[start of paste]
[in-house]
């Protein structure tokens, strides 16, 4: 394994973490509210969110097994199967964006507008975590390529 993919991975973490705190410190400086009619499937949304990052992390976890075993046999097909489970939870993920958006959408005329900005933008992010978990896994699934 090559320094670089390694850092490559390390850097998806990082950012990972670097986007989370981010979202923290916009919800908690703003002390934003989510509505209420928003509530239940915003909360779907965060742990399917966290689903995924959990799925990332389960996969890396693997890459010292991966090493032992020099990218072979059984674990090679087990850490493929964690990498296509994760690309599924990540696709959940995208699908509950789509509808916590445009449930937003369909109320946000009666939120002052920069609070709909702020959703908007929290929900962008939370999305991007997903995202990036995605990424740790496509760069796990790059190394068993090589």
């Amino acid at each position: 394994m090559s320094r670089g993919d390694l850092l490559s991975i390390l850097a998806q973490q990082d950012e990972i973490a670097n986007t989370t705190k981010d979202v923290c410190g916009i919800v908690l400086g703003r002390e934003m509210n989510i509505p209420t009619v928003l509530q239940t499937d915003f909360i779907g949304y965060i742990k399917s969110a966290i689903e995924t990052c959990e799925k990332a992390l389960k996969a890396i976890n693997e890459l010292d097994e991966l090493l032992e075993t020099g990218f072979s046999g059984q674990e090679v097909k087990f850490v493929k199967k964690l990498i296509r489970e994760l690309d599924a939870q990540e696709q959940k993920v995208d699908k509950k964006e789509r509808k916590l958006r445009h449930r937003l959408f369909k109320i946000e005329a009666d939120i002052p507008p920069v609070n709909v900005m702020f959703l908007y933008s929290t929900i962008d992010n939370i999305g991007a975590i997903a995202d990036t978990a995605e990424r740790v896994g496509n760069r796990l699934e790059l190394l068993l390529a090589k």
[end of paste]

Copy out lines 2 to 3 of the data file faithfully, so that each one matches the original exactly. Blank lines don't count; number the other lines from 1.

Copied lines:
């Protein structure tokens, strides 16, 4: 394994973490509210969110097994199967964006507008975590390529 993919991975973490705190410190400086009619499937949304990052992390976890075993046999097909489970939870993920958006959408005329900005933008992010978990896994699934 090559320094670089390694850092490559390390850097998806990082950012990972670097986007989370981010979202923290916009919800908690703003002390934003989510509505209420928003509530239940915003909360779907965060742990399917966290689903995924959990799925990332389960996969890396693997890459010292991966090493032992020099990218072979059984674990090679087990850490493929964690990498296509994760690309599924990540696709959940995208699908509950789509509808916590445009449930937003369909109320946000009666939120002052920069609070709909702020959703908007929290929900962008939370999305991007997903995202990036995605990424740790496509760069796990790059190394068993090589």
């Amino acid at each position: 394994m090559s320094r670089g993919d390694l850092l490559s991975i390390l850097a998806q973490q990082d950012e990972i973490a670097n986007t989370t705190k981010d979202v923290c410190g916009i919800v908690l400086g703003r002390e934003m509210n989510i509505p209420t009619v928003l509530q239940t499937d915003f909360i779907g949304y965060i742990k399917s969110a966290i689903e995924t990052c959990e799925k990332a992390l389960k996969a890396i976890n693997e890459l010292d097994e991966l090493l032992e075993t020099g990218f072979s046999g059984q674990e090679v097909k087990f850490v493929k199967k964690l990498i296509r489970e994760l690309d599924a939870q990540e696709q959940k993920v995208d699908k509950k964006e789509r509808k916590l958006r445009h449930r937003l959408f369909k109320i946000e005329a009666d939120i002052p507008p920069v609070n709909v900005m702020f959703l908007y933008s929290t929900i962008d992010n939370i999305g991007a975590i997903a995202d990036t978990a995605e990424r740790v896994g496509n760069r796990l699934e790059l190394l068993l390529a090589k």